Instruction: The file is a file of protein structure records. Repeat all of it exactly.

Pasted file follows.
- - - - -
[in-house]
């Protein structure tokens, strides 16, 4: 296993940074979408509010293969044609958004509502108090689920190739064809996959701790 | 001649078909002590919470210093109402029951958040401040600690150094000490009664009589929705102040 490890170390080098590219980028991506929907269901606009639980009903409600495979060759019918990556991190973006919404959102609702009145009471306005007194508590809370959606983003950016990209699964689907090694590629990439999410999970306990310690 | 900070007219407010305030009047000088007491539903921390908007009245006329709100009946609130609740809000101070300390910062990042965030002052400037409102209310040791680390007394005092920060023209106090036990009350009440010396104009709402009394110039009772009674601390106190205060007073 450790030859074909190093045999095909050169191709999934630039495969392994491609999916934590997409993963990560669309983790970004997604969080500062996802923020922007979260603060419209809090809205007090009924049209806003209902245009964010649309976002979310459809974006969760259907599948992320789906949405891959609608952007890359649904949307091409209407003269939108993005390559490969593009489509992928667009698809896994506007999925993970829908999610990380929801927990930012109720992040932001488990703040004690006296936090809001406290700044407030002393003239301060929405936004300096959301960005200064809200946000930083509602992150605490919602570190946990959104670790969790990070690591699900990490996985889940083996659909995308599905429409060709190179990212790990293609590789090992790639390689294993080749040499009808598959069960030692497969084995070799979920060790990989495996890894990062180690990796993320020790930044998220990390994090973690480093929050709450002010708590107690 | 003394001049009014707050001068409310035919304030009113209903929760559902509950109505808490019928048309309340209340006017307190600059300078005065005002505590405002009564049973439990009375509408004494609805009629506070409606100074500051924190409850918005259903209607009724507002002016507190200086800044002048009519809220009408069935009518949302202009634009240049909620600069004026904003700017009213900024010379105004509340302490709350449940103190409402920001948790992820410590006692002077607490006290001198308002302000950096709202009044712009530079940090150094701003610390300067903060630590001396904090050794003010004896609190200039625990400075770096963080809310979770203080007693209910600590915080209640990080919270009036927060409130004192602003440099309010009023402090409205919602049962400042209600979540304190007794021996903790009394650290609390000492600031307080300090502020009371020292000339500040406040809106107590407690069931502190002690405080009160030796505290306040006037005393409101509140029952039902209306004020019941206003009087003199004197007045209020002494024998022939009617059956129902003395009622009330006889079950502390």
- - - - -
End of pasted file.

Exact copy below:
[in-house]
């Protein structure tokens, strides 16, 4: 296993940074979408509010293969044609958004509502108090689920190739064809996959701790 | 001649078909002590919470210093109402029951958040401040600690150094000490009664009589929705102040 490890170390080098590219980028991506929907269901606009639980009903409600495979060759019918990556991190973006919404959102609702009145009471306005007194508590809370959606983003950016990209699964689907090694590629990439999410999970306990310690 | 900070007219407010305030009047000088007491539903921390908007009245006329709100009946609130609740809000101070300390910062990042965030002052400037409102209310040791680390007394005092920060023209106090036990009350009440010396104009709402009394110039009772009674601390106190205060007073 450790030859074909190093045999095909050169191709999934630039495969392994491609999916934590997409993963990560669309983790970004997604969080500062996802923020922007979260603060419209809090809205007090009924049209806003209902245009964010649309976002979310459809974006969760259907599948992320789906949405891959609608952007890359649904949307091409209407003269939108993005390559490969593009489509992928667009698809896994506007999925993970829908999610990380929801927990930012109720992040932001488990703040004690006296936090809001406290700044407030002393003239301060929405936004300096959301960005200064809200946000930083509602992150605490919602570190946990959104670790969790990070690591699900990490996985889940083996659909995308599905429409060709190179990212790990293609590789090992790639390689294993080749040499009808598959069960030692497969084995070799979920060790990989495996890894990062180690990796993320020790930044998220990390994090973690480093929050709450002010708590107690 | 003394001049009014707050001068409310035919304030009113209903929760559902509950109505808490019928048309309340209340006017307190600059300078005065005002505590405002009564049973439990009375509408004494609805009629506070409606100074500051924190409850918005259903209607009724507002002016507190200086800044002048009519809220009408069935009518949302202009634009240049909620600069004026904003700017009213900024010379105004509340302490709350449940103190409402920001948790992820410590006692002077607490006290001198308002302000950096709202009044712009530079940090150094701003610390300067903060630590001396904090050794003010004896609190200039625990400075770096963080809310979770203080007693209910600590915080209640990080919270009036927060409130004192602003440099309010009023402090409205919602049962400042209600979540304190007794021996903790009394650290609390000492600031307080300090502020009371020292000339500040406040809106107590407690069931502190002690405080009160030796505290306040006037005393409101509140029952039902209306004020019941206003009087003199004197007045209020002494024998022939009617059956129902003395009622009330006889079950502390």